When Annie arrived at the Centre for Autism Services Alberta, she was terrified. At only five years old, afraid of loud noises and unable to interact with people who were not familiar to her, Annie and her family faced what might seem to be an insurmountable challenge. Autism Spectrum Disorder (ASD) is characterized by a wide range of symptoms, which may include unusual sensory responses or sensitivities and preoccupation behaviours. For Annie, a trip to the park, mall, or zoo would simply be too overwhelming. The sound of transit buses, crowds, or traffic sent her rushing into her mother’s arms.
Annie rarely left her mother’s side, and her family was prevented from taking her out into the community for fear that she would get upset in environments that they could not control. While Annie’s Mom offered protection and support for Annie, she was also unintentionally interfering with her daughter’s ability to experience all that life had to offer. Annie’s mother had no idea what to do as it seemed that she was the only person who Annie could learn from.
Qualified and caring staff at the Centre spent time getting to know Annie and her family, understanding her specific triggers and ways of interpreting the world around her. We learned that she liked nail polish and would allow interaction without her mother present simply for the opportunity to have her nails painted in bright colors and sparkles.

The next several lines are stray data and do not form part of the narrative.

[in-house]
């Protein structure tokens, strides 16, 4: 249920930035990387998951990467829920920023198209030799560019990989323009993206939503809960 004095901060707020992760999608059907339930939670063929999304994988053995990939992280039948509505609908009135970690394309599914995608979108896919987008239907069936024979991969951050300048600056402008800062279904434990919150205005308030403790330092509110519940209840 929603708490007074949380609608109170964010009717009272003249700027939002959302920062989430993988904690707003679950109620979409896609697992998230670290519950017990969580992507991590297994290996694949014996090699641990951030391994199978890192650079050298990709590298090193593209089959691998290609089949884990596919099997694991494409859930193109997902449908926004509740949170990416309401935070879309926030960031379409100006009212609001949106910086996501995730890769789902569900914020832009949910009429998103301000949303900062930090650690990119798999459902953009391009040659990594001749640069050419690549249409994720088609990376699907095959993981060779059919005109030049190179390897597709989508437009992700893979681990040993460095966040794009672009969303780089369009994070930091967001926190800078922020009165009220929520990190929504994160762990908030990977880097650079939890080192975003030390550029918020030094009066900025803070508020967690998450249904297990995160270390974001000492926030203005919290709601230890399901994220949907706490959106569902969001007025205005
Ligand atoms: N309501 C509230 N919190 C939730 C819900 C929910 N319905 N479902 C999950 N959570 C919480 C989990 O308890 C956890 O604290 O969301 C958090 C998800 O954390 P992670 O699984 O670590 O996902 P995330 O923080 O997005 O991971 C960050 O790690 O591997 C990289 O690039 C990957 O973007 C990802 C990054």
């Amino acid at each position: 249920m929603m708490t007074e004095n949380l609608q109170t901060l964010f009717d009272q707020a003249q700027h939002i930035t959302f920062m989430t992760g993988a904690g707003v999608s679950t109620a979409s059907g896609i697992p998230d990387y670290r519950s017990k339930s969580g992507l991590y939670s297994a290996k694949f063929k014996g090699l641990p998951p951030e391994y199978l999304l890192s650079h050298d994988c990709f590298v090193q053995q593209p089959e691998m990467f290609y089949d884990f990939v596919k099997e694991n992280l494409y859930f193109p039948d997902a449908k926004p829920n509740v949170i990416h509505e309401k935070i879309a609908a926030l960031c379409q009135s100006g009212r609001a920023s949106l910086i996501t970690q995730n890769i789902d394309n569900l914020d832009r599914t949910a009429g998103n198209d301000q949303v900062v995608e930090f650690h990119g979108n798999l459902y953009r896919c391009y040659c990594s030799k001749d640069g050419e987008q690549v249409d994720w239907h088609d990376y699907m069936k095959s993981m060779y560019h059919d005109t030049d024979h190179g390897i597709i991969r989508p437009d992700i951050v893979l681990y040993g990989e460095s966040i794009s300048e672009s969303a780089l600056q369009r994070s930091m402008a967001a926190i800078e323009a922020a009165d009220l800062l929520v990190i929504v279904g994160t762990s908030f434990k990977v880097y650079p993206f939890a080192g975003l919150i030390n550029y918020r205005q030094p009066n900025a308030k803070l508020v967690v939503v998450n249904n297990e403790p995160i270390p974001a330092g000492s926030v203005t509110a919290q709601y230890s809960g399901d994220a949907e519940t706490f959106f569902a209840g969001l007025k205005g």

During weekly sessions, Annie slowly learned that trusting and interacting with others could make her life better.
Annie began to welcome opportunities to play and learn from our team of autism professionals. She became much more attentive and willing to learn from others. Our dedicated team of psychologists, educators, behavioural and occupational therapists, and speech-language pathologists taught her new ways to communicate her wants and needs.
Annie’s family learned that despite autism and anxiety, she could learn to cope with stressors. Encouraged, the family began to expose Annie to new experiences, letting go of their own fears and having new confidence in Annie’s ability to handle situations in better ways.
Annie’s family continues to create opportunities for Annie to practice new skills learned at ongoing weekly sessions. Armed with new understanding and practical skills, Annie’s family no longer feels helpless. They have become strong advocates for Annie, sharing with others what they have learned and practiced, as the help Annie to enjoy and thrive in all aspects of her life. There is still more for Annie and her family to learn. Annie is now in an inclusive grade one classroom and is starting to communicate in short sentences. “We’ll get there,” offers Annie’s Mother, when she talks of making trips to the neighbourhood park as an important next step for Annie.